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Bona Vacantia - Acquiring ownerless land

View profile for Charlotte Payne
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You may be wondering what your options are when it comes to acquiring land from a dissolved company? Or an individual who died intestate and without relatives to inherit the land?

Charlotte Payne, a trainee solicitor in Warner Goodman’s residential property litigation team, reviews your options.

When a company is dissolved, any property owned immediately before such time automatically passes to the Crown. This property is known as Bona Vacantia (‘ownerless goods’). Unless the last registered office address of the dissolved company is located in Lancaster or Cornwall, where the Duchy of Lancaster or the Duchy of Cornwall are responsible respectively, the Crown is responsible for dealing with bona vacantia.

More commonly, a company’s property will become bona vacantia when the Registrar of Companies strikes the company’s name off the register or the company fails to dispose of all of its property before undertaking a voluntary strike off.

In the case of an individual, where the property-owner did not make a will before they passed away and there are no known relatives to inherit the property, it will also become bona vacantia.

The Crown is not obliged to register itself as the owner of the property and may disclaim title to bona vacantia or sell for full market value. If the Crown has not disclaimed title, you have the option of approaching the Crown to purchase the property at market value, or you could approach the former members of the dissolved company and request the company be restored in order to sell the land, which will no longer be bona vacantia. In reality, the latter option may prove impractical.

If the Crown disclaims title to bona vacantia, it is usually to protect the Crown against any risks or liabilities that arise in respect of the property. In the case of freehold land, the freehold title will be extinguished and the Crown Estate becomes entitled to take possession of it. This is known as Escheat. Freehold land will also escheat to the Crown Estate where a liquidator disclaims freehold land belonging to a company in liquidation or where a foreign company that owned freehold land in England or Wales or Northern Ireland no longer exists. An investigation will be required to establish which category the dissolved company’s land falls into.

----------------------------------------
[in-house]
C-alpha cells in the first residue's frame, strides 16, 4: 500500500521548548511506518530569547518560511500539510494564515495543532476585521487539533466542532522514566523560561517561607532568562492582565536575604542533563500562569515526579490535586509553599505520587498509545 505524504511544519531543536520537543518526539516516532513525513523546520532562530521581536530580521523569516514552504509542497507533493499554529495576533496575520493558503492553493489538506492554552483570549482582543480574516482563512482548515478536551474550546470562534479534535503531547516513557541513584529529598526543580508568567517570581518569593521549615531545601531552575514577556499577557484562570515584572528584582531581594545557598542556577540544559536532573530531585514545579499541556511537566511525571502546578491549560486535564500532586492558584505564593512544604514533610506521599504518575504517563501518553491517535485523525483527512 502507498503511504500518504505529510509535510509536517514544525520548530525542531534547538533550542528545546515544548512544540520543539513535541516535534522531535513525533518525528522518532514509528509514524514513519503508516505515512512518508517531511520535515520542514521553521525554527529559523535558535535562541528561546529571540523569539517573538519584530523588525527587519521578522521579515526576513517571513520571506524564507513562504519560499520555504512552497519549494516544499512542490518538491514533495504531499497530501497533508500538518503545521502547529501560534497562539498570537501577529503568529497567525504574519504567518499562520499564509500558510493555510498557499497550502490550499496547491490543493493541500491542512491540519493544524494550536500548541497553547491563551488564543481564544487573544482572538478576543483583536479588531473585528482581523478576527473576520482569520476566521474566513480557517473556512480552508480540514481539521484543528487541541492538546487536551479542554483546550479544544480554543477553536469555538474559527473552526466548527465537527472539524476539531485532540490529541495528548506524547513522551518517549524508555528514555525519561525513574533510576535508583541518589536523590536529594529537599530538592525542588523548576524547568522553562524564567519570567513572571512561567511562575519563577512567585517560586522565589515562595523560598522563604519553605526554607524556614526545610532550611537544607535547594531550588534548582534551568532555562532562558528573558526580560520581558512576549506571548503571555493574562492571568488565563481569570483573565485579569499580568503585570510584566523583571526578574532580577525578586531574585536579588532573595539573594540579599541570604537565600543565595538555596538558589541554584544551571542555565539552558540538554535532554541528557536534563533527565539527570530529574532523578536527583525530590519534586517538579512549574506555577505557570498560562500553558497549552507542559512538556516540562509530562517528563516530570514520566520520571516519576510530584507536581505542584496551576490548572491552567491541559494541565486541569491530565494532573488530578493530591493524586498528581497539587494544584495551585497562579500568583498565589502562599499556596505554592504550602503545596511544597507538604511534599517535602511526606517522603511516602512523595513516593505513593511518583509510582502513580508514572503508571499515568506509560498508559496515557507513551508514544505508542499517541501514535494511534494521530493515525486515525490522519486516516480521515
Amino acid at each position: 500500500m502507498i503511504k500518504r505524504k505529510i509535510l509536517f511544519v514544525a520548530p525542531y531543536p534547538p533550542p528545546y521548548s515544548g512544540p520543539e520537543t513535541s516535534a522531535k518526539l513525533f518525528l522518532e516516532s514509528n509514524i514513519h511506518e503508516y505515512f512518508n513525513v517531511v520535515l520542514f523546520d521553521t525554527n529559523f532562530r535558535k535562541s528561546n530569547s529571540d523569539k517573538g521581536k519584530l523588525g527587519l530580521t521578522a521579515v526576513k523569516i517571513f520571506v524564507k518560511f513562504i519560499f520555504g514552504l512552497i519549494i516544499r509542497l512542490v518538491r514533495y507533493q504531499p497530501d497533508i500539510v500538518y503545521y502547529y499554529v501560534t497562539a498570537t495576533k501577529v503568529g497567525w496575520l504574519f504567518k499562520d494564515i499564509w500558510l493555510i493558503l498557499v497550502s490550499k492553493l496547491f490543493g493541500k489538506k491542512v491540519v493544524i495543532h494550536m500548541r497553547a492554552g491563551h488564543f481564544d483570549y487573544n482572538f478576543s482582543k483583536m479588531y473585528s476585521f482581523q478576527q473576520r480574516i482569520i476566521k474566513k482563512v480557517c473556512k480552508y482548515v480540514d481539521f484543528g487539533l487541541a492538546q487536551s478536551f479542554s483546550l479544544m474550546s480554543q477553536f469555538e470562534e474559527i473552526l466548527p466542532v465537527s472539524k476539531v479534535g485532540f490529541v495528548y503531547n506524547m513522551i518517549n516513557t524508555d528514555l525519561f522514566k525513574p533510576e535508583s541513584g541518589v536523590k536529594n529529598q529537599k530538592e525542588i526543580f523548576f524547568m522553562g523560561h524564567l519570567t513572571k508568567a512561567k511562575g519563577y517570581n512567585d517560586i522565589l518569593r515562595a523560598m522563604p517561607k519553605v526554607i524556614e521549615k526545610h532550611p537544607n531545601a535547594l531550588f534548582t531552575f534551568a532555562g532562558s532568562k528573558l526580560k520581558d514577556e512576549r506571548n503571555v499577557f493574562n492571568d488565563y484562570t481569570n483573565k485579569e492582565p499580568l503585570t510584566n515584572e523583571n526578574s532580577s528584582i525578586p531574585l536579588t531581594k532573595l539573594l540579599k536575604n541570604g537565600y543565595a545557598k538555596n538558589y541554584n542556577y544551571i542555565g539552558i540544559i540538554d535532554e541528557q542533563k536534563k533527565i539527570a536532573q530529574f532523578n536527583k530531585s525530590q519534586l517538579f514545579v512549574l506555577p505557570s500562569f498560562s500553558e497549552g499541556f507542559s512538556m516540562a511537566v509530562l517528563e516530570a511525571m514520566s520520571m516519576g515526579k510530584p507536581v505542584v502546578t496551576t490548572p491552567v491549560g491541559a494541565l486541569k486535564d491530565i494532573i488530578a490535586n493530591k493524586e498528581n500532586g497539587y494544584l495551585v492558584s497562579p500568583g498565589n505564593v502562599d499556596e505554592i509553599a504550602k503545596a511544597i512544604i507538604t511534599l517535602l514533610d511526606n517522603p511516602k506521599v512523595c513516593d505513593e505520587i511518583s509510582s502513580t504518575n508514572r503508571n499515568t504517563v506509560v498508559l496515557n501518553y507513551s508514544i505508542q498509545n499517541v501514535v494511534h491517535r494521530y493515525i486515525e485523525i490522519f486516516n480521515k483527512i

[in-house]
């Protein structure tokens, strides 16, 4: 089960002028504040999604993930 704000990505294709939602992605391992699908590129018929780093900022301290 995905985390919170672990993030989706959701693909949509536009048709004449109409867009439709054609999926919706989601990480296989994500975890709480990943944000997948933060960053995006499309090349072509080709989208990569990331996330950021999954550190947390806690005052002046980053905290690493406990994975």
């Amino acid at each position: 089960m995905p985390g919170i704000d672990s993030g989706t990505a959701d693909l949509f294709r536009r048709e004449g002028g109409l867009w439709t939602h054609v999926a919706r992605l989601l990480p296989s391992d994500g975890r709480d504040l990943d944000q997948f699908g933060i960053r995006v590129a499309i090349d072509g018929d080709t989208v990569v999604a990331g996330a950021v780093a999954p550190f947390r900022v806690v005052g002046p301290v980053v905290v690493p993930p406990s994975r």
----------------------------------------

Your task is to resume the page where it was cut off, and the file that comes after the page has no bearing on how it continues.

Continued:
In the case of freehold land which is subject to a lease, whilst escheat does not terminate the lease, the Crown Estate will not assume any liabilities or obligations of the landlord under the terms of the lease. This can prove problematic for leaseholders who may be unable to insure the building without landlord consent or where repairs to the building are required. Additional problems may arise in respect of mortgage lenders, who will want to be certain that their security in the lease is protected.

It is important to note the Crown Estate is not obliged to sell the freehold property, nor is it required to sell the property at less than market value. However, the Crown Estate will generally consider selling to an appropriate buyer for a fair and reasonable price.

For further advice in relation to acquiring bona vacantia land or land subject to escheat, you can contact Helen Porter, a partner in our commercial litigation and dispute resolution team on 023 8071 7425 or by email helenporter@warnergoodman.co.uk

 

 

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